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Thursday, 18 August 2005
Page: 184

Mr Murphy asked the Minister for Industry, Tourism and Resources, in writing, on 17 March 2005:

What target has the Government set for gross expenditure on research and development as a proportion of GDP and how will this target be met?

Mr Ian Macfarlane (Minister for Industry, Tourism and Resources) —The answer to the honourable member’s question is as follows:

Australia’s gross expenditure on R&D (GERD) has been steadily increasing, and in 2002-03 reached $12 250 million (in current prices), an increase of 17.6% on 2000-01. GERD as a proportion of GDP was 1.62% in 2002-03, representing an increase of 0.07 percentage points since 2000-01 when it was 1.55%. This increase of 0.07 percentage points is higher than the OECD average growth of 0.02 and the EU-15 average growth of 0.05 over the two year period. Australia’s GERD as a percentage of GDP has been rising since 1998-99, when it was 1.51%.

Sound innovation policy and performance is much broader than simply developing expenditure targets. Businesses expenditure on R&D, for example, is impacted by a range of issues. It is the creation of an environment conducive to business investment in R&D and its commercialisation as well as the availability of mechanisms to address market failures - and not targets - which will facilitate growth and employment. For example, Australia’s industry structure is quite different from that of many other developed nations, with a long standing strength in resource industries such as agriculture and mining. More recently, industry has invested heavily in ICT and there is a growing biotechnology industry in Australia. Unlike many of our competitors, however, we do not have large Australian aerospace and pharmaceutical industries.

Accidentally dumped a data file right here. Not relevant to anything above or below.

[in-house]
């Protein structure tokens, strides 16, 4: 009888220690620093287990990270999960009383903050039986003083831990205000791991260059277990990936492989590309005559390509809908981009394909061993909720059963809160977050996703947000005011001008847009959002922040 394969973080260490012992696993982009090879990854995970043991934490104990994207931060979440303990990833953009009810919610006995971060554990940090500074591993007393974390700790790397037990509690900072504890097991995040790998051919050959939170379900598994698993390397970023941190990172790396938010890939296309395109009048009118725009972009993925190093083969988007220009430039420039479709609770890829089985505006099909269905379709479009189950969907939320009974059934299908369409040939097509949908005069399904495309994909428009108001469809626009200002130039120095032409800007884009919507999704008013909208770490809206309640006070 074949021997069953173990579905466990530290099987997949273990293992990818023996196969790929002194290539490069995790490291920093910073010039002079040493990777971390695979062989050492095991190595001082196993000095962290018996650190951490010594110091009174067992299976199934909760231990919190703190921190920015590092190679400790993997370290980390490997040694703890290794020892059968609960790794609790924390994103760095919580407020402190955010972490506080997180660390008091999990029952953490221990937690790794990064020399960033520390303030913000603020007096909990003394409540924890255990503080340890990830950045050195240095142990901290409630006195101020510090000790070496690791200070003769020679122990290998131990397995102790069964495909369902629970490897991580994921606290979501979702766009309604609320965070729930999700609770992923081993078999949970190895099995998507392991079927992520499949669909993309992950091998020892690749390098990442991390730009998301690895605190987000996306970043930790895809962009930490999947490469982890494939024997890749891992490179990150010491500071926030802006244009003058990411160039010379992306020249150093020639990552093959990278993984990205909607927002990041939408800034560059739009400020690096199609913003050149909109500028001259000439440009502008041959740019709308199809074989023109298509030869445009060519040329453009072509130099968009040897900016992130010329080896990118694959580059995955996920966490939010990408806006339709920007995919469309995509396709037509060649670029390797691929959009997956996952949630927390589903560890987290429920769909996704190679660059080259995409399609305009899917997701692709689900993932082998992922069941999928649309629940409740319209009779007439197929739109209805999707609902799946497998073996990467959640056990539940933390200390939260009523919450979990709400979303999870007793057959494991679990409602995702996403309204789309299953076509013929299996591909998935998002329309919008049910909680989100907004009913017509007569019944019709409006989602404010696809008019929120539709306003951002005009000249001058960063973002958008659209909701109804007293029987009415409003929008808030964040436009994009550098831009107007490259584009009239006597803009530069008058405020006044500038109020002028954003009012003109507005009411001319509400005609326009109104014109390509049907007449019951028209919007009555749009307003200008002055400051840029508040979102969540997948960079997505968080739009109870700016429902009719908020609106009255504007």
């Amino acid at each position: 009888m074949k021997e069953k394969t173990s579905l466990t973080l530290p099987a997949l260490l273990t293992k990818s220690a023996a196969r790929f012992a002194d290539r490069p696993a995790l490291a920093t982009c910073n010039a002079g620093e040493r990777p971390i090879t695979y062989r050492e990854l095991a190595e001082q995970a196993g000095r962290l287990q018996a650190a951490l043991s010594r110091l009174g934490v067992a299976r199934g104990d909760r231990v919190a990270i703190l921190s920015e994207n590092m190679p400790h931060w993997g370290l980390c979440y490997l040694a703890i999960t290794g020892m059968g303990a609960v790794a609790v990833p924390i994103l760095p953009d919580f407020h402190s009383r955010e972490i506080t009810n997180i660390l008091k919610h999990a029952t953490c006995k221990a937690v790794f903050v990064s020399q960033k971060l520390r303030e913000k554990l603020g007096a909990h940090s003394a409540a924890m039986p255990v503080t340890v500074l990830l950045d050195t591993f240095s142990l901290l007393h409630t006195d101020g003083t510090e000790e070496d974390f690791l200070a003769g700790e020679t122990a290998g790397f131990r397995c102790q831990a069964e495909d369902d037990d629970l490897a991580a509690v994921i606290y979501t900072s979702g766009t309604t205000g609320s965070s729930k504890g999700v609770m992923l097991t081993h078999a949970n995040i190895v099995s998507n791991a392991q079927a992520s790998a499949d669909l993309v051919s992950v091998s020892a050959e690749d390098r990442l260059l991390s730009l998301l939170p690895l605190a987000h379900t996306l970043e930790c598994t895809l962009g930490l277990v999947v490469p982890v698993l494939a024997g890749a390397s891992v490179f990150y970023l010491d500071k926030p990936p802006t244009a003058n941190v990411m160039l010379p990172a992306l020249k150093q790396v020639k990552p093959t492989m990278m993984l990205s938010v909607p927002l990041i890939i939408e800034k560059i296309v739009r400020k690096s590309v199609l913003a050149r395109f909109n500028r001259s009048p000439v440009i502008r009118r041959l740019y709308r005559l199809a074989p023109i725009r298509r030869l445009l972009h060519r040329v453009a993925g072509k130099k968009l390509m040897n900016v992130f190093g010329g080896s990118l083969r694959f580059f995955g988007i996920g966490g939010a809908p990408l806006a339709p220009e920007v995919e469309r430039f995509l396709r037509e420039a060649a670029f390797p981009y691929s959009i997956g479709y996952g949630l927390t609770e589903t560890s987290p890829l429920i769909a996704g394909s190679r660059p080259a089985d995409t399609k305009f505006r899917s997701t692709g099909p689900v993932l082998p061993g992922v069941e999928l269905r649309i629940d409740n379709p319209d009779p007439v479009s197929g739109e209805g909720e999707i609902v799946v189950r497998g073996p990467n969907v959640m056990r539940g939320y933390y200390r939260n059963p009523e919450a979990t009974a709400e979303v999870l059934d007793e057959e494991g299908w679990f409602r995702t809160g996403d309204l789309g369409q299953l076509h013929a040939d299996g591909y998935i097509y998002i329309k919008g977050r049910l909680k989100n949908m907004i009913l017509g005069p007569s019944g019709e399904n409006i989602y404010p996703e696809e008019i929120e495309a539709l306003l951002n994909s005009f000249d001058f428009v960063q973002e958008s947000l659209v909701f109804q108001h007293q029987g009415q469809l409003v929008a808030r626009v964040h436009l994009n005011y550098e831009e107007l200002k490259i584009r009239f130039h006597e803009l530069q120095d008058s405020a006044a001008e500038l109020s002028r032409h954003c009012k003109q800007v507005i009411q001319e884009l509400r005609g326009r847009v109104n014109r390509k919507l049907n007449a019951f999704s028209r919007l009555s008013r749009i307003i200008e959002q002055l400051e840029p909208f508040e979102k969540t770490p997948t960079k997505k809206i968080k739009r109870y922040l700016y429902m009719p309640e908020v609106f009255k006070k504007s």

The Government’s policy statements, such as Backing Australia’s Ability (2001) and Backing Australia’s Ability, Building Our Future Through Science and Innovation (2004), implements this approach and focuses on delivering outcomes. And the data shows our policies are working.